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Yet another month and Panissimo is back again. March marked the beginning of the “Easter leavened season”, which is usually known for complex and rich in fat recipes. Usually the time required for testing and improving these recipes is significant. Continue reading / Continua a leggere…

Maroggia’s Mill Cookbook: Cream Biscuits with Saffron and Raisins / Il Ricettario del Mulino di Maroggia: Biscotti alla panna con zafferano e uvette

biscotti zaff uvette 1

Maroggia’s Mill Cookbook is back, this time with some cookies which in reality are a little of a failed experiment from an aestethic point of view but then such a delightful for the tastebuds I decided to publish them anyway. Let’s call them ugly but tasty cookies!
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Merry Belated Christmas and a latecomer recipe: My Mum’s Mincepies / Tardivi Auguri di Natale e una ricetta in differita: I Mincepies di mia Mamma

mincepies2Merry Belated Christmas! Working in a shop around this time of the year means no time to blog around and unfortunately little baking and cooking too. But I am back, and cannot exempt from leaving one little traditional recipe even though it’s a latecomer.

Christmas is nothing without traditions. I grew up with a weird mix of Father Christmas meets Joan Baez in front of the manger scene. But I guess that’s our tradition. Continue reading / Continua a leggere…

Poppy seed snails for Serena / Delle chioccioline ai semi di papavero per Serena

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What I love the most about having a blog and a Facebook page is having inputs from fellow bloggers, followers and friends. Sometimes I wish I’d dedicate more time of my time to studying from books, but 90% of the time I end up following another blog’s inspiration, or responding to special requests from friends and family. This time around Serena (who works here, how cool is she?), an old friend from Padoa Art School, asked me whether I had a good recipe for a german pastry she loves. Continue reading / Continua a leggere…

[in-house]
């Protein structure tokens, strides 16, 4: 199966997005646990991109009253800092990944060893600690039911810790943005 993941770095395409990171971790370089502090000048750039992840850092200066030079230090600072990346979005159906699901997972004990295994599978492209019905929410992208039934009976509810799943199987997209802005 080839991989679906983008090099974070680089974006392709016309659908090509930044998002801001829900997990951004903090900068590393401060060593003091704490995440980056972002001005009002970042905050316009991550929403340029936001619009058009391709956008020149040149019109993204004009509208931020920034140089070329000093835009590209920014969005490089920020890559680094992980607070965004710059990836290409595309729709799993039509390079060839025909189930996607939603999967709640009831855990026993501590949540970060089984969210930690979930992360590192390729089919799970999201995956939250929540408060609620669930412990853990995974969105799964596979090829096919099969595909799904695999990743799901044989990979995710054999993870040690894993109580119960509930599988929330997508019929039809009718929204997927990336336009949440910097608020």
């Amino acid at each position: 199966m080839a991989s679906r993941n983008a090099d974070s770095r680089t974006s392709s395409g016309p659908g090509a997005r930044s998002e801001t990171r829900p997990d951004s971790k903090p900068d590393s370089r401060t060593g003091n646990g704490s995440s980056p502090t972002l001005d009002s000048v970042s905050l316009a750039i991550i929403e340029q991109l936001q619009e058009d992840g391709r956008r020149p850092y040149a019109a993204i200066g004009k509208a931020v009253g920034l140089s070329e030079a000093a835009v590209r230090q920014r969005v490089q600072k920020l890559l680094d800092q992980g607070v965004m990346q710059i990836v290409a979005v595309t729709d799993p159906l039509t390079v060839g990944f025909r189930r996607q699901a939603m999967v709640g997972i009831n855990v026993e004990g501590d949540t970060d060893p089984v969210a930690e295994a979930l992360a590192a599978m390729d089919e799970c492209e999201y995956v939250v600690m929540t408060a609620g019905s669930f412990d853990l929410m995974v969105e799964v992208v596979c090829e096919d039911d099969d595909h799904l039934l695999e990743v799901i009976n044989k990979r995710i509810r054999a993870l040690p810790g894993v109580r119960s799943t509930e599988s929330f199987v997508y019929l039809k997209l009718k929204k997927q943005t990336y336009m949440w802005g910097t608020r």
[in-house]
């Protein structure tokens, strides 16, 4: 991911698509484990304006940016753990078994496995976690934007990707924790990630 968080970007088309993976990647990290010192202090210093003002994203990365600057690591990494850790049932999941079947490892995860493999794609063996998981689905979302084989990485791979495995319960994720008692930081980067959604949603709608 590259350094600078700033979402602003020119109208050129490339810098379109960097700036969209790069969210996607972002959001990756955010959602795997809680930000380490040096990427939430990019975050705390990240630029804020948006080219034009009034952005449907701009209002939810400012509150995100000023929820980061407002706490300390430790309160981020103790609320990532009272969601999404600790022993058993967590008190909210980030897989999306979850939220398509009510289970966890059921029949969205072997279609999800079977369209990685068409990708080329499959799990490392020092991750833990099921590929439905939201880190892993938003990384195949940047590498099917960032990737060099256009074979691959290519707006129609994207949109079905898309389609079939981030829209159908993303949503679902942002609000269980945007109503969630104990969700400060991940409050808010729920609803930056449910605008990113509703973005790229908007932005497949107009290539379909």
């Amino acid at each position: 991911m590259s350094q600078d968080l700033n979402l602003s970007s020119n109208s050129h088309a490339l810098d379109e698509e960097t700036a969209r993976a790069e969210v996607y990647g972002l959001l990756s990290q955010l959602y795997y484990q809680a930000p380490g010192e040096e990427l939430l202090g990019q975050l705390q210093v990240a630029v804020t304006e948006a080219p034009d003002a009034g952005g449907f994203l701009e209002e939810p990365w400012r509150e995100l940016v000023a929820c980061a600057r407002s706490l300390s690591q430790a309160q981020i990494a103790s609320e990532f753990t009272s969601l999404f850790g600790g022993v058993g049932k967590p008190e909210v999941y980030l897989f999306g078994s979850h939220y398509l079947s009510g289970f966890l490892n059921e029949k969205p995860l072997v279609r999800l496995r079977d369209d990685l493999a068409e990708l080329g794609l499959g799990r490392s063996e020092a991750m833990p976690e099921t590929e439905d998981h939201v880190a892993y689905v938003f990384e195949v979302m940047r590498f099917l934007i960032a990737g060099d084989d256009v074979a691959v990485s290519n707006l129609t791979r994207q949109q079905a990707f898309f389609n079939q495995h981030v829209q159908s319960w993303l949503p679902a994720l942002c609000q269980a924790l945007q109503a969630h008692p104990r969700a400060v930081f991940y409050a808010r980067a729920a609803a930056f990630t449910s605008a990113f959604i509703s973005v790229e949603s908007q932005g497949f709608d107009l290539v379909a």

Banana Bread, the ultimate comfort food / Banana bread, cibo coccola per eccellenza

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Autumn is slowly drawing in, climate is getting colder, days are getting shorter. We are hit by mixed feelings about whether adventuring out of the house risking to catch a cold out of a sudden watery change of weather, or stay in, sipping on an old good cuppa. Tea time, comforting and soothing. Nothing wipes away fatigue, stress and anxieties like a mug of black tea. There’s no game, tea wins over everything. It can be savoured with a good varieties of foods, may it be sandwiches, scones, biscuits or cakes. One of my favourite options is toasted banana bread, with a gentle spread of salted butter. Continue reading / Continua a leggere…